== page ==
Custom Fighters - Custom Streetfighter Motorcycle Forum banner
1 - 20 of 22 Posts

·
Registered
Joined
·
97 Posts
Discussion Starter · #1 ·
I am trying to relocate my regulator on my 2006 GSXR because of its inherent overheating issues. I wanted to relocate it away from the engine and more towards the center of the bike where some overheating issues might go away. The one problem I have is how long the wires are. The regulator's stock location put it behind the radiator and I am able to get it as far back as mid engine. Is there a simple way I can entend these wires? I am extremely unfamiliar with electrical DIY so I am at a loss of knowledge.

Should I just make longer wires and fashion the same connectors that the stock wires have? so make a long set of wires with the stock connectors from the stator and the same from the other wires on the regulator? I am not even sure if this makes sense... haha.

Bike: 2006 GSXR600
Regulator: Rick's Motorsports aftermarket design
 

·
Jarhead Supreme
Joined
·
6,487 Posts
You could splice in an extension. To do it right, I would suggest enviromental splices or you could use butt splices. It's proper to only use one inline splice per wire as you want the least amount of potential failure points. To do that, you would need a spool of wire, probably 50ft or so, splices, pins and proper crimpers for those pins. Most people do not have that tooling.

Right way: cut the connector off with enough wire left to extract the pins. Then splice on your extension wires, find where you want to place the box, cut to length, strip, pin, test, voilà!

Other way (not recommended but doable). Cut the R/R harness about a foot back, or where it's workable for you, splice one end of the extension wire to the main harness, strip the other end of the extension and the wires coming off the box and then splice those together. So basically you woukd have a splice from the main harness to the extended wire, and splice from the extended wire to the original wire coming from the R/R.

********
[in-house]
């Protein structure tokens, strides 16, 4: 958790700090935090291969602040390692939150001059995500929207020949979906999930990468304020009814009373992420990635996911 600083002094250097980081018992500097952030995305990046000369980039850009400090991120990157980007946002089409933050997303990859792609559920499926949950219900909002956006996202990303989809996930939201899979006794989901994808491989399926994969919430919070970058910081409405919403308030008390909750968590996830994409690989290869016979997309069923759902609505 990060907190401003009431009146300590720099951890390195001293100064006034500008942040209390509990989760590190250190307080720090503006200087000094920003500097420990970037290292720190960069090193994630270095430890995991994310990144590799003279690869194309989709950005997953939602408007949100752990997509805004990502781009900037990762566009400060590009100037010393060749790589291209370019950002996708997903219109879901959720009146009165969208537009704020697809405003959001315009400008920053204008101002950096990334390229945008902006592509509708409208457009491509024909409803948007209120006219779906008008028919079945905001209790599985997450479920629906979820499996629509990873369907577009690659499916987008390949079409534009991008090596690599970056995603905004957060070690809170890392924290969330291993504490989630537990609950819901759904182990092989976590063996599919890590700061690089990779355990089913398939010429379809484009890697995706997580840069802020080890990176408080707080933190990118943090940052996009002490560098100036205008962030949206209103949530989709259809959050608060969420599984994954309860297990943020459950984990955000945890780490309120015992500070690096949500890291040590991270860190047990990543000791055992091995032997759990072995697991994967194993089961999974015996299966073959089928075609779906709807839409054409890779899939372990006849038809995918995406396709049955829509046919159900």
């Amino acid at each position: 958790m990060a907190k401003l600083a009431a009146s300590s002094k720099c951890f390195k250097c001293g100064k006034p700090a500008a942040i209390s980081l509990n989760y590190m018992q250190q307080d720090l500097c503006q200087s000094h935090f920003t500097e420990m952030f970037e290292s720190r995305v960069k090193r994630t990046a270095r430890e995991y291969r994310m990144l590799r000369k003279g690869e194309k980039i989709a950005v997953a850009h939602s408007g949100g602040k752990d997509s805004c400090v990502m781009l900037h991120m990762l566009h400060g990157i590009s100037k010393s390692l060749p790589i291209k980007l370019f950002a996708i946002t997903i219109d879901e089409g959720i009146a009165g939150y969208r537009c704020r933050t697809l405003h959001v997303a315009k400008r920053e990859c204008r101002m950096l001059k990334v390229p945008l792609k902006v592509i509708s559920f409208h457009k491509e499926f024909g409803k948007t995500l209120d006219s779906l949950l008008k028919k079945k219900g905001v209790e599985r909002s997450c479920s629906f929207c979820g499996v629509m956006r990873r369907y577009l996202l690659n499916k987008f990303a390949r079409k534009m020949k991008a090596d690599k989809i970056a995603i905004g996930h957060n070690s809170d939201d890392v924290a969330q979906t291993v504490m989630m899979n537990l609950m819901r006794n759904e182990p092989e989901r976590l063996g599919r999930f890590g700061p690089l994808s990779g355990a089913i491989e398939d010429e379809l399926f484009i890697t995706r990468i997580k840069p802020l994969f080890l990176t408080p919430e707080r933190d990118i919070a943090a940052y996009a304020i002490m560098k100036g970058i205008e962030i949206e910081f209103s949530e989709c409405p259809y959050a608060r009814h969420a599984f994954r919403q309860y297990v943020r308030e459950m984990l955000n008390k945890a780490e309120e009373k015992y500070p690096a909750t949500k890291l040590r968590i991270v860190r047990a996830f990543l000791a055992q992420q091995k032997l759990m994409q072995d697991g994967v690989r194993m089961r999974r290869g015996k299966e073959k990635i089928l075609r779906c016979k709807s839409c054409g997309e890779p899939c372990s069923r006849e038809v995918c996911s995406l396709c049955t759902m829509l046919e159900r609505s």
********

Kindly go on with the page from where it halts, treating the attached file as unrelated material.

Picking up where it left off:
I'd just pay me to do it XD
 

·
Fuck it, let's do it live
Joined
·
3,993 Posts
Why not solder?
 

·
lɐʇuǝɯᴉɹǝdx&#4
Joined
·
3,516 Posts

·
Is my bike ok?
Joined
·
15,025 Posts
Solder is an inferior mechanical connection when compared to a PROPER crimp.
Electricity flows only on the surface of a conductor. Solder provides massive surface area vs a crimp.

The only mechanical flaw to solder is vibration resistance. But crimped ( and therefore work-hardened) copper fails just a badly.
 

·
Jarhead Supreme
Joined
·
6,487 Posts
Let me clarify, for multi conductor wires , which we use most, the skin of each conductor (there is usually 7-15) provides the electrons for current flow. Solder is a poor conductor, and when you solder all the conductors together to create, in essence , one solid conductor , you have reduced the surface are of the wires and it's conductivity.

In the scheme of things, this is a marginal difference. Same for terminations, if done right, a crimp or solder connection should perform and last for a while if done properly.

Solid core is good for signals and stranded wire is good for carrying current.
 
1 - 20 of 22 Posts
Top